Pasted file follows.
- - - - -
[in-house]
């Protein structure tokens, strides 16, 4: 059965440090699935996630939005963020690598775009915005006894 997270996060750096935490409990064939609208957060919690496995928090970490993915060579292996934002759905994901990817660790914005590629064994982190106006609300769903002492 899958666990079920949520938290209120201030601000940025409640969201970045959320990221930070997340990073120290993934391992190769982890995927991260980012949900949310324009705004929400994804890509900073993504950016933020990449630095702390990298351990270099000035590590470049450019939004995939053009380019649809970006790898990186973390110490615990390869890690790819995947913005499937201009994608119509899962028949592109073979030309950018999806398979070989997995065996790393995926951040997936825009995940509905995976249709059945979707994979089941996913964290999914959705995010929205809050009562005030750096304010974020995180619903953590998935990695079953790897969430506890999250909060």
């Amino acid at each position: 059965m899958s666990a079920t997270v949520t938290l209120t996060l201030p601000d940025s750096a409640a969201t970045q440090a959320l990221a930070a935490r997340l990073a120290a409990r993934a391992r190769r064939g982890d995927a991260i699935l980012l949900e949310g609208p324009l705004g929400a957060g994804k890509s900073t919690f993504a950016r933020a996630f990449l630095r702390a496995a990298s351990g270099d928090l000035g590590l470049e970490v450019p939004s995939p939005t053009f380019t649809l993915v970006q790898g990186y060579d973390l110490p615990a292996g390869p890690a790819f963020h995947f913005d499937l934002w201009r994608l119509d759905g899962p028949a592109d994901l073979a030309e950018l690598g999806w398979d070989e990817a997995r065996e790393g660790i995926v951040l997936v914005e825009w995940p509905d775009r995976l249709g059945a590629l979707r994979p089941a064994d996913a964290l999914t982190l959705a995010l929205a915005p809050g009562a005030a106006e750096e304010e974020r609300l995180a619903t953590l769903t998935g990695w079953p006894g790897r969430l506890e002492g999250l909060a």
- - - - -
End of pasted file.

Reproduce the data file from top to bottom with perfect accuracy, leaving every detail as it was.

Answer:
[in-house]
């Protein structure tokens, strides 16, 4: 059965440090699935996630939005963020690598775009915005006894 997270996060750096935490409990064939609208957060919690496995928090970490993915060579292996934002759905994901990817660790914005590629064994982190106006609300769903002492 899958666990079920949520938290209120201030601000940025409640969201970045959320990221930070997340990073120290993934391992190769982890995927991260980012949900949310324009705004929400994804890509900073993504950016933020990449630095702390990298351990270099000035590590470049450019939004995939053009380019649809970006790898990186973390110490615990390869890690790819995947913005499937201009994608119509899962028949592109073979030309950018999806398979070989997995065996790393995926951040997936825009995940509905995976249709059945979707994979089941996913964290999914959705995010929205809050009562005030750096304010974020995180619903953590998935990695079953790897969430506890999250909060």
């Amino acid at each position: 059965m899958s666990a079920t997270v949520t938290l209120t996060l201030p601000d940025s750096a409640a969201t970045q440090a959320l990221a930070a935490r997340l990073a120290a409990r993934a391992r190769r064939g982890d995927a991260i699935l980012l949900e949310g609208p324009l705004g929400a957060g994804k890509s900073t919690f993504a950016r933020a996630f990449l630095r702390a496995a990298s351990g270099d928090l000035g590590l470049e970490v450019p939004s995939p939005t053009f380019t649809l993915v970006q790898g990186y060579d973390l110490p615990a292996g390869p890690a790819f963020h995947f913005d499937l934002w201009r994608l119509d759905g899962p028949a592109d994901l073979a030309e950018l690598g999806w398979d070989e990817a997995r065996e790393g660790i995926v951040l997936v914005e825009w995940p509905d775009r995976l249709g059945a590629l979707r994979p089941a064994d996913a964290l999914t982190l959705a995010l929205a915005p809050g009562a005030a106006e750096e304010e974020r609300l995180a619903t953590l769903t998935g990695w079953p006894g790897r969430l506890e002492g999250l909060a």